Second, we need to put some thought into what the councillor role should be. I think much of what success looks like for councillors will depend on their original motivation for doing it in the first place. For me, as a parish councillor, I see the role making certain tools – processes and structures and procedures – available to me that wouldn’t be otherwise. So it’s a means to an end to get stuff done for the community.

However, it’s fair to say that the role has barely changed in the last decade or so, despite the radical changes to society, the economy, and how people live their lives. If we were starting from scratch, now, to design how our local elected representatives would perform their role, what would it look like? Nothing like it does now, I’d have thought.

I don’t think it’s possible to make existing councillors change their culture or their worldview. If they haven’t been open and collaborative before now, I don’t see how they can be encouraged to change. The effort should be going into designing a role that will appeal to new councillors, who are net-savvy, time limited, mistrustful of bureaucracy, and so on.

So I am looking forward to where the conversation goes next, and hope to get to play a part!

Webchat on social media in parish councils

As part of our work supporting NALC in their inquiry into the future of localism, I’m facilitating a webchat on the use of social media in parish, town and community councils.

It’s happening this Thursday, 9th May at 12pm on the inquiry website. We’re using CoverItLive, so you can sign up for a reminder on that page.

Look forward to seeing you there!

Anil Dash – The web we lost

Overall, I’m quite pleased with the response to this conversation about the web we lost because one of my central points is that the arrogance and insularity of the old-guard, conventional wisdom creators of social media, including myself, was one of the primary reasons we lost some important values of the early social web. Seeing this resonate with those of us responsible gives me hope that perhaps we can work to remedy our errors.

Whose content is it, anyway?

Lloyd Davis has a thoughtful post on his blog about all the content he has been putting online for the last decade and a half:

I want to take stock and put it all in some order. It’s one of those things that really needs doing. I think I know pretty much what I’m doing here now – there’s writey stuff, there’s visual stuff and there’s audio stuff and sometimes it all gets mixed up but that’s about the size of it…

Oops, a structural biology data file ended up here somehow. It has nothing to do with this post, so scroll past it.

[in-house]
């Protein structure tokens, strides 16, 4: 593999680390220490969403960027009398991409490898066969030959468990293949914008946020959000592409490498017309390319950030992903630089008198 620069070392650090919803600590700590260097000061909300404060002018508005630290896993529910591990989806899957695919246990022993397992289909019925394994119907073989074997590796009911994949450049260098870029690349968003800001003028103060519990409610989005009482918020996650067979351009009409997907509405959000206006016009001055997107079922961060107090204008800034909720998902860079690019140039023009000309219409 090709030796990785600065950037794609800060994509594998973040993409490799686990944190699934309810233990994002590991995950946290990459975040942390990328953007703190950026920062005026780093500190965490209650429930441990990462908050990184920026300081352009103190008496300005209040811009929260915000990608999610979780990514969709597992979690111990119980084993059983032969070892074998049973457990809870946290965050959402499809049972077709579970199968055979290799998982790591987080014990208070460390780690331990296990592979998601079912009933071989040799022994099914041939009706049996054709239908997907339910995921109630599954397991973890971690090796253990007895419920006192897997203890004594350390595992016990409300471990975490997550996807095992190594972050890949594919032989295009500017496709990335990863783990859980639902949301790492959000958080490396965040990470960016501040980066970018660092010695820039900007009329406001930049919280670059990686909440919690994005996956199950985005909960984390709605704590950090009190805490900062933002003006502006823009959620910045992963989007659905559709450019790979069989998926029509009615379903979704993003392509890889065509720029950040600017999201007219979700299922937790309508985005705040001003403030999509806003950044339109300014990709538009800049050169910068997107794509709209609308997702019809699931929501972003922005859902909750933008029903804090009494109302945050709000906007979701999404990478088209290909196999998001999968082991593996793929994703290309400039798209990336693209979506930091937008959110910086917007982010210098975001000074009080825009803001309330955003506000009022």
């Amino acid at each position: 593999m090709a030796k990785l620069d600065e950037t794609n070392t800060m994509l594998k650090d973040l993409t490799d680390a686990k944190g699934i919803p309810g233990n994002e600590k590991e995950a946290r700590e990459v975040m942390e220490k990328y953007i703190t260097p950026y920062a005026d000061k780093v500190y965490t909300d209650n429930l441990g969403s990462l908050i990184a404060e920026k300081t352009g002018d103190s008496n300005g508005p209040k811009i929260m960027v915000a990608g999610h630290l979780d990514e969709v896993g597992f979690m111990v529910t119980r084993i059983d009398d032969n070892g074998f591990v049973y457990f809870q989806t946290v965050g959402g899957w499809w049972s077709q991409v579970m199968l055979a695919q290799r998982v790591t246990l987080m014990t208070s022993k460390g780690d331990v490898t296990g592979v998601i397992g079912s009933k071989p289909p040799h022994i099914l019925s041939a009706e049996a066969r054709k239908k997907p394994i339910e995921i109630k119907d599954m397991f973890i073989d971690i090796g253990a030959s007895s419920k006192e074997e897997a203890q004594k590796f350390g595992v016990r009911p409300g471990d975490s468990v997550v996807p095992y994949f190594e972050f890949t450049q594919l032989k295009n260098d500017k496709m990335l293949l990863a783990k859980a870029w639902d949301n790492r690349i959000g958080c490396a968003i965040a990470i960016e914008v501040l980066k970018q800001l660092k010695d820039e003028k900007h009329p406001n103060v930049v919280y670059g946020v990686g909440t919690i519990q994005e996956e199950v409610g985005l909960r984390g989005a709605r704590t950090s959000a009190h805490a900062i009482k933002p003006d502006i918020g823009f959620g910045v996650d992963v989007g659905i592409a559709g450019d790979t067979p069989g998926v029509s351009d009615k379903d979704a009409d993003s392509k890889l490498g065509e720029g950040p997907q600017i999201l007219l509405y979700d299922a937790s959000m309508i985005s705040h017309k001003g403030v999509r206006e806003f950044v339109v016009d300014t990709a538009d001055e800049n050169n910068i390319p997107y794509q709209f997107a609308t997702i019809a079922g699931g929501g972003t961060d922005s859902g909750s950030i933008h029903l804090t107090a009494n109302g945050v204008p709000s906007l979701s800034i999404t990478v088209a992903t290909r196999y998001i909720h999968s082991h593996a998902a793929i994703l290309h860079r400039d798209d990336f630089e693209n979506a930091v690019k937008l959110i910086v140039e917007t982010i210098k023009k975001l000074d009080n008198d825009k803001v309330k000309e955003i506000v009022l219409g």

I hate the way that these are all differently integrated – ideally, I mean in that ideal world where I had a team of people to sort this out for me, I’d have everything also hosted independently and from today I’d not be using any of these services as the primary channel/home for anything.

I think Lloyd is right to be concerned – as he sees value in his content he wants to ensure he has some control, or ownership over it.

For a lot of people, of course, this won’t matter at all – perhaps they don’t consider their online output to have that much long term value. Indeed, for some people it will depend on the medium. I’m not overly fussed about my Tweets, for instance.

There are bits of my digital footprint that I work hard to ensure won’t disappear though. Take this blog for instance. I’ve been writing it since 2004 and there are nearly 2,500 posts on it. Not all – or even any – has that much value, but I’d be sad if I ever lost it.

So, I run my own server, with my own version of WordPress rather than relying on a third party service. I also back the whole thing up in three different places – locally on the server, on Amazon’s cloud and on my laptop.

Then there are the photos. My Flickr stream is full of them of course, which were either taken on a digital camera – in which case a copy must sit on a computer somewhere, from which I uploaded them, or a smartphone – in which case they might well be lost.

Photos I upload to Instagram via my phone automatically get sent to Flickr via IFTTT now, so there’s two copies of those, and anything uploaded to Flickr subsequently gets added to Dropbox, which then downloads to my laptop, preserving another copy.

Of course, there are loads of photos on my laptop, thousands, going back years, that aren’t online anywhere and are therefore at risk should something happen to my computer! Hence, backups to a local device (an Apple Time Capsule). I ought to sort out a cloud backup service like Carbonite too.

So, the answer is backups and lots of them. Not just local ones, either, but in the cloud somewhere too just in case your own hardware fails. My other advice, if you’re worried about this stuff (don’t bother if not), is to have a play with something like WordPress, get some web hosting, try importing content into it. Even if you don’t tell anyone about it, use it as an archiving service – where pretty much everything is under your control.

In other words, own your own destiny wherever you can. Where you host stuff on the web, make sure you have a local copy; and try to have a copy of content you treasure in the cloud too, just in case. Services like Twitter, Facebook, Flickr, YouTube, Pinterest – all of them – don’t owe you anything and you shouldn’t trust them to always be there or to always do the right thing with your content.